SPECIAL GREEN- Green ambition: Has C-Ville became G-Ville?
Apparently, if Charlottesville were a super-hero, it would be wearing a green spandex suit and cape (of natural fibers, of course) with a big letter "G" on its chest.
Earlier this year, Country Home magazine named Charlottesville one of America's Top-10 best green places to live. In fact, we ranked 6th on the list behind Burlington, Vermont; Ithaca, New York; Corvallis, Oregon; Springfield, Massachusetts; and Wenatchee, Washington.
The magazine's study was done in partnership with Sperling's BestPlaces, a research company that has been doing "best places to live" studies since 1985. Sperling examined air and watershed quality, mass transit and power use, farm markets, organic producers, and the number of green-certified buildings in 379 major metropolitan areas, using information from the U.S. Census Bureau, the U.S. Green Building Council, the Department of Transportation and Environmental Protection Agency, and GreenPeople.org, an online directory.
"We're seeing a real interest by readers in exploring eco-friendly choices," said Country Home editor-in-chief Carol Sheehan in a statement after the results were released. "We wanted to find out who in America is actually taking action, where they are, and what they're doing."
Country Home cited the locality's effort to encourage the use of green roofs (our own County Office Building sports one), rainwater harvesting, porous paving and rain gardens in parks and public spaces, as well as the value our community appears to put on trees, parks, greenspace, streams, and biodiversity. Indeed, when City Council adopted its 2025 "vision statement" last year, the creation of a Green City was one of the things envisioned.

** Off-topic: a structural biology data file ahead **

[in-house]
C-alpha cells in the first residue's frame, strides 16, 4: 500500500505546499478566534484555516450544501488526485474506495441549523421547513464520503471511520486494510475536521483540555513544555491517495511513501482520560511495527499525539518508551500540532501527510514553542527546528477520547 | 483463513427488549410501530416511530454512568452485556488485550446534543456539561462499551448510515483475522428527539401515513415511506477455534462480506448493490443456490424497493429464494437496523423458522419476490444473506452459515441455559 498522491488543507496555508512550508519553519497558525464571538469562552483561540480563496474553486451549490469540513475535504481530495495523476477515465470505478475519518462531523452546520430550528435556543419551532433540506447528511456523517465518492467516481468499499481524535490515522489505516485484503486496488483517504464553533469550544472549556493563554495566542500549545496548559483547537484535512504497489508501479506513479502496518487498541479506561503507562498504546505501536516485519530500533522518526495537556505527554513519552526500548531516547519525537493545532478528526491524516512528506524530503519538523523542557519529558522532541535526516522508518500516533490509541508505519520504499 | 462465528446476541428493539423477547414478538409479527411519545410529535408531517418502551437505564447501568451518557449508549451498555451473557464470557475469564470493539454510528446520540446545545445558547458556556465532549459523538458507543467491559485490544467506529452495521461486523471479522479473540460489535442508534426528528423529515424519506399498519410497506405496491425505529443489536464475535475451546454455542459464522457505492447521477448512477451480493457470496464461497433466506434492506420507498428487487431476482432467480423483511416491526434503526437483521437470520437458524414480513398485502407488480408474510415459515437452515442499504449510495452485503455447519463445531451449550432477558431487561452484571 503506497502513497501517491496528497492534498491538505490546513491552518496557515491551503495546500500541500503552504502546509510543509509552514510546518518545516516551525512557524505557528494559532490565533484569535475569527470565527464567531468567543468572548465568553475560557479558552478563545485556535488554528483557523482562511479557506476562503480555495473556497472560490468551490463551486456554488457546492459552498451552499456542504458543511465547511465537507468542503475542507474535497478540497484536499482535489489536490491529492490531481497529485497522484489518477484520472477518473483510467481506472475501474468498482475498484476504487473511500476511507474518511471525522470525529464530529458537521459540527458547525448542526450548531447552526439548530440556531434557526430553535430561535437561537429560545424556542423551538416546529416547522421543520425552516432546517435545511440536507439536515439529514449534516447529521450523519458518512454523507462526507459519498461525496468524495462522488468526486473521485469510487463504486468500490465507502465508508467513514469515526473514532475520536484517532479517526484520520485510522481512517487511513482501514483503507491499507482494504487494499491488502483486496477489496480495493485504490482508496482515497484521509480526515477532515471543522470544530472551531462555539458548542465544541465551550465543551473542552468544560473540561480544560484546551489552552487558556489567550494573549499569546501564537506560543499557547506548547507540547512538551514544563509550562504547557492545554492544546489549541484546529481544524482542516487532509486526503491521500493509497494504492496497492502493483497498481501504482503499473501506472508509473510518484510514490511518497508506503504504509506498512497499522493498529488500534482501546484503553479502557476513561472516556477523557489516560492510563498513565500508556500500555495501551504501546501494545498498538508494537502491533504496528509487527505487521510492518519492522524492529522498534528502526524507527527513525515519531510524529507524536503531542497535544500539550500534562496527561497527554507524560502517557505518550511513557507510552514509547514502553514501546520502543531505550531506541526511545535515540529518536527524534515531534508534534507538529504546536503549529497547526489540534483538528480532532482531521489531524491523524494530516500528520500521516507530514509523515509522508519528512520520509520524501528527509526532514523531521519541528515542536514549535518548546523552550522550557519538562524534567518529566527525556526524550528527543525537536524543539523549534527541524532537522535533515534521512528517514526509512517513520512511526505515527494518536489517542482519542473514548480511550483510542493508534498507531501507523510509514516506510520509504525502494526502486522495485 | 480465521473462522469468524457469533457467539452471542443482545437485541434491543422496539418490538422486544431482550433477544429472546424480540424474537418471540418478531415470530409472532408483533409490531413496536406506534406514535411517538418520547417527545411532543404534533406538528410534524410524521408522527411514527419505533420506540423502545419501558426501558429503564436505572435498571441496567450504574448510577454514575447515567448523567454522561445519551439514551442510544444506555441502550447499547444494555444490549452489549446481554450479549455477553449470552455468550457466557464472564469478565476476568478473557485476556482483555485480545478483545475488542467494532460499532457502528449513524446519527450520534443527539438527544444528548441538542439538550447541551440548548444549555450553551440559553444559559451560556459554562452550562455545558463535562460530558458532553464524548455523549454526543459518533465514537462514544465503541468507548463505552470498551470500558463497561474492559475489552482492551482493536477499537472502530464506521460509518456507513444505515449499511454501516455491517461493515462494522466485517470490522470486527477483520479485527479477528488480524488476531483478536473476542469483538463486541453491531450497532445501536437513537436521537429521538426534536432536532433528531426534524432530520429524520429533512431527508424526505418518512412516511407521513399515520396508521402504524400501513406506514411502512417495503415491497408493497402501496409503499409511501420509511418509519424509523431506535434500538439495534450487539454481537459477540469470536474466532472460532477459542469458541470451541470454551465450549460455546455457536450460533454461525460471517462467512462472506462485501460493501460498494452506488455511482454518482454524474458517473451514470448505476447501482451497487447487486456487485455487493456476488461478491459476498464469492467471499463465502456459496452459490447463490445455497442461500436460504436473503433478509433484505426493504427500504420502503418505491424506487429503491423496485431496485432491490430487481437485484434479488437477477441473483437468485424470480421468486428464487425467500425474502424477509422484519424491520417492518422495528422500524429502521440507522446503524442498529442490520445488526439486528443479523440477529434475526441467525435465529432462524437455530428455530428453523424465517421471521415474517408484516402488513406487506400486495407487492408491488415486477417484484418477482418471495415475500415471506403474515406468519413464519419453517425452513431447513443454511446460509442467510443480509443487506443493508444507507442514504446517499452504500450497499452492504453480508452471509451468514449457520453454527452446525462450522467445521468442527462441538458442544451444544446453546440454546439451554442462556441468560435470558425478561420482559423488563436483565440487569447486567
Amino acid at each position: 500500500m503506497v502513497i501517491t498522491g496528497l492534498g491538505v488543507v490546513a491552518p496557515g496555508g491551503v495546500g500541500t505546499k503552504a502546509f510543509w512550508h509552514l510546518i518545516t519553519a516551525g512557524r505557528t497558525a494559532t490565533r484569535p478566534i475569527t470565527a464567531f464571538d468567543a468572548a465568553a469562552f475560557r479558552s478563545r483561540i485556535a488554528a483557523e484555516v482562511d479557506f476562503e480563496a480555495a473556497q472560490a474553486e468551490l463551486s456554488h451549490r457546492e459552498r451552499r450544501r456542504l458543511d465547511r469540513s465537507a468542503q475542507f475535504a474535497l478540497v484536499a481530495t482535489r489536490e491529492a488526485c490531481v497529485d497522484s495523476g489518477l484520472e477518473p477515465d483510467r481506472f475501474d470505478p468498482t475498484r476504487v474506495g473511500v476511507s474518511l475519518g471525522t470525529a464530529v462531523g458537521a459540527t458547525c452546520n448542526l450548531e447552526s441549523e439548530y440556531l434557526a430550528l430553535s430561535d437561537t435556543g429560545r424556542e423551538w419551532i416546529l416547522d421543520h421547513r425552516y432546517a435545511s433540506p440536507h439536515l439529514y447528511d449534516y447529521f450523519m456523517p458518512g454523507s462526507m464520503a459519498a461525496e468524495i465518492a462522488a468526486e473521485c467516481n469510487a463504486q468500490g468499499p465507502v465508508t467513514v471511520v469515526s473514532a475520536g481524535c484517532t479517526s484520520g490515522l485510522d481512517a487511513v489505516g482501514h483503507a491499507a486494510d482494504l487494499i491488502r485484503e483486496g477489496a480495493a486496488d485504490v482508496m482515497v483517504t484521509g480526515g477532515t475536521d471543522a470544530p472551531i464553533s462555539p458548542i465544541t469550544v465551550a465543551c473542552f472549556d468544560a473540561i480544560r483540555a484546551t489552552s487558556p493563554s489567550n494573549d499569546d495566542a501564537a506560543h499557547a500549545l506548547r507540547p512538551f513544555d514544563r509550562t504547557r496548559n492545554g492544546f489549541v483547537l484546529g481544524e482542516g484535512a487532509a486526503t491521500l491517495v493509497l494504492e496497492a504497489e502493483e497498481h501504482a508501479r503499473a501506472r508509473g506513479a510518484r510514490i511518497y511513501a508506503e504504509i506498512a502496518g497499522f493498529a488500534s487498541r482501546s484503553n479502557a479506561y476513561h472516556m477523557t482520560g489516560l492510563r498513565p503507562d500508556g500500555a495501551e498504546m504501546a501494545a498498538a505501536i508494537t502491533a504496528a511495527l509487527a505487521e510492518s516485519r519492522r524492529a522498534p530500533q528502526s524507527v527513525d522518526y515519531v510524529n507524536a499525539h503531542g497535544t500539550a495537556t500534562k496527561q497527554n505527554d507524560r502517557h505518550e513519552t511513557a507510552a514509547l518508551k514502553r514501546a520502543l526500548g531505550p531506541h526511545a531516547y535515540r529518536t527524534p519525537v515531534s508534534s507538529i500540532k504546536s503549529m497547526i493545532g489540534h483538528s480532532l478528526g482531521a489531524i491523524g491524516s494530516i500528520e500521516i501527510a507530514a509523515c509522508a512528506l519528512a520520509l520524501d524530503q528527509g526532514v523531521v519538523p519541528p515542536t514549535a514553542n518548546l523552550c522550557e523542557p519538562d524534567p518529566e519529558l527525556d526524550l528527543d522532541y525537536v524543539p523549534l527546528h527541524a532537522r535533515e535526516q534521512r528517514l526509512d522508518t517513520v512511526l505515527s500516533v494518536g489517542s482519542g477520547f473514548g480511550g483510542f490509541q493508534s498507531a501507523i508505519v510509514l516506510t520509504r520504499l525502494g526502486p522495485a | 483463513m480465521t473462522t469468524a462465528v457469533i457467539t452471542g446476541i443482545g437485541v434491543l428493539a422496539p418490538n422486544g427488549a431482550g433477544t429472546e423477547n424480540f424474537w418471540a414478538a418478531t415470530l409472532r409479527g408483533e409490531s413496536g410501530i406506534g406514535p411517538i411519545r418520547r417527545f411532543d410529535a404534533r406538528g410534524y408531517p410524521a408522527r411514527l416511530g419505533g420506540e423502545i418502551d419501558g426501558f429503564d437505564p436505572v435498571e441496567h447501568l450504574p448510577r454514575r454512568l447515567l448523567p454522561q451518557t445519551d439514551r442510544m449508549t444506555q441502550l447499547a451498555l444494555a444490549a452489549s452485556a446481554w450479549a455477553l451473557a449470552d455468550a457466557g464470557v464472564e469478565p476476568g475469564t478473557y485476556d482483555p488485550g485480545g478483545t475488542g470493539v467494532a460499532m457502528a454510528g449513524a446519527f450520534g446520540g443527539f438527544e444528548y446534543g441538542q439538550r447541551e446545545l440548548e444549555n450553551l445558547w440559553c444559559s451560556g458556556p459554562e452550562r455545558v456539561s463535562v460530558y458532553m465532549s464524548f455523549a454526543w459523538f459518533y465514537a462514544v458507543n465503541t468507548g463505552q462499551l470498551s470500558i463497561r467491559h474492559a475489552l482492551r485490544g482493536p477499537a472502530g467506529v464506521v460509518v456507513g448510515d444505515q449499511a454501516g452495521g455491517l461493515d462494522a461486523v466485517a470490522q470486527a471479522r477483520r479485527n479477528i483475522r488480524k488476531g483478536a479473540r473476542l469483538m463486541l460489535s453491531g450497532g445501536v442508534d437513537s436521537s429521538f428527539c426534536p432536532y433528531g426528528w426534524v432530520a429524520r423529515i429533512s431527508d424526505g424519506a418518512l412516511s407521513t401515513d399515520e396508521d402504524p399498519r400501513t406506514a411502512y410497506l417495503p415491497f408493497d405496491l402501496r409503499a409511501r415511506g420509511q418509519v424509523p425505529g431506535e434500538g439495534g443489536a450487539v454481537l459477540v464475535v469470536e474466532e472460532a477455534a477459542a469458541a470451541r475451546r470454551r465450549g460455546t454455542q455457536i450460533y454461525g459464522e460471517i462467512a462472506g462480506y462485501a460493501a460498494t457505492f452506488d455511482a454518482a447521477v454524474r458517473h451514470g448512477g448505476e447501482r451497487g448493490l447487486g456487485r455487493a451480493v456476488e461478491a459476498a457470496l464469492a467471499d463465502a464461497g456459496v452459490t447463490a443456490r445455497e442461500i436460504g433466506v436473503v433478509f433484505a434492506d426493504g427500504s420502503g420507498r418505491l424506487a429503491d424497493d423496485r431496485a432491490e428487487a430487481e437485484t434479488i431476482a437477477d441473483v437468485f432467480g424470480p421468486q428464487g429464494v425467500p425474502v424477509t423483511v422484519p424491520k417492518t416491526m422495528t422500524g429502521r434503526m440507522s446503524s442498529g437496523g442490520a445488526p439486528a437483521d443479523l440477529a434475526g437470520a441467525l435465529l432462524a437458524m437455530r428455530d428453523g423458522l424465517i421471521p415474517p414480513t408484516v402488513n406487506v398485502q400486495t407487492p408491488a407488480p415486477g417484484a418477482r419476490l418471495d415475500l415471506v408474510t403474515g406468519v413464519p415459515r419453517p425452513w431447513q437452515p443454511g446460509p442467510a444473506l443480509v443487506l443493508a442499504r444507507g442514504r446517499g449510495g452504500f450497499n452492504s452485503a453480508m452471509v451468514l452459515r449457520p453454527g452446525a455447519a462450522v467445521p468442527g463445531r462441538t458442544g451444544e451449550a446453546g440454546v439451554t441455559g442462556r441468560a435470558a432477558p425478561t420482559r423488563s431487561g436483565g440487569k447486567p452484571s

And that was before the 2007 Comprehensive Plan was adopted this summer.
On August 6, Charlottesville City Council adopted as policy a green infrastructure strategy authored by UVA architecture students under the direction of Karen Firehock, a lecturer in urban and environmental planning and a former member of the Charlottesville Planning Commission. Unlike previous versions of the plan that mentioned only general concerns about climate, soils, and geology, this new Plan includes strategies for green building and energy conservation, plus urban forest control, storm water management, and trail construction.
"Now we have real strategies and real data in our Comprehensive Plan," says Firehock. "There are sections on streams and stormwater, trails, trees, and green building. In short, it's a massive change and increase from the comp plan of the past, which had no environmental strategy."
Indeed, the Plan's 20-page chapter on environmental strategies leaves no green stone unturned. For example, nearly 2,000 trees were mapped and studied in an effort to promote the protection and nurturing of our "urban forest." The plan also calls for a 30 percent reduction in energy use by promoting green building through a comprehensive education, assistance, and incentive program.
So why the sudden big push to go green?
While Firehock cites Charlottesville's growing awareness of its role in the larger world and civic responsibility to the environment– as demonstrated by Mayor David Brown signing the Mayors' Climate Change Agreement (along with 299 other mayors) last year– she thinks that growth pressure, which has been so high in recent years based on all our "best places to live" rankings, has also encouraged a green mentality.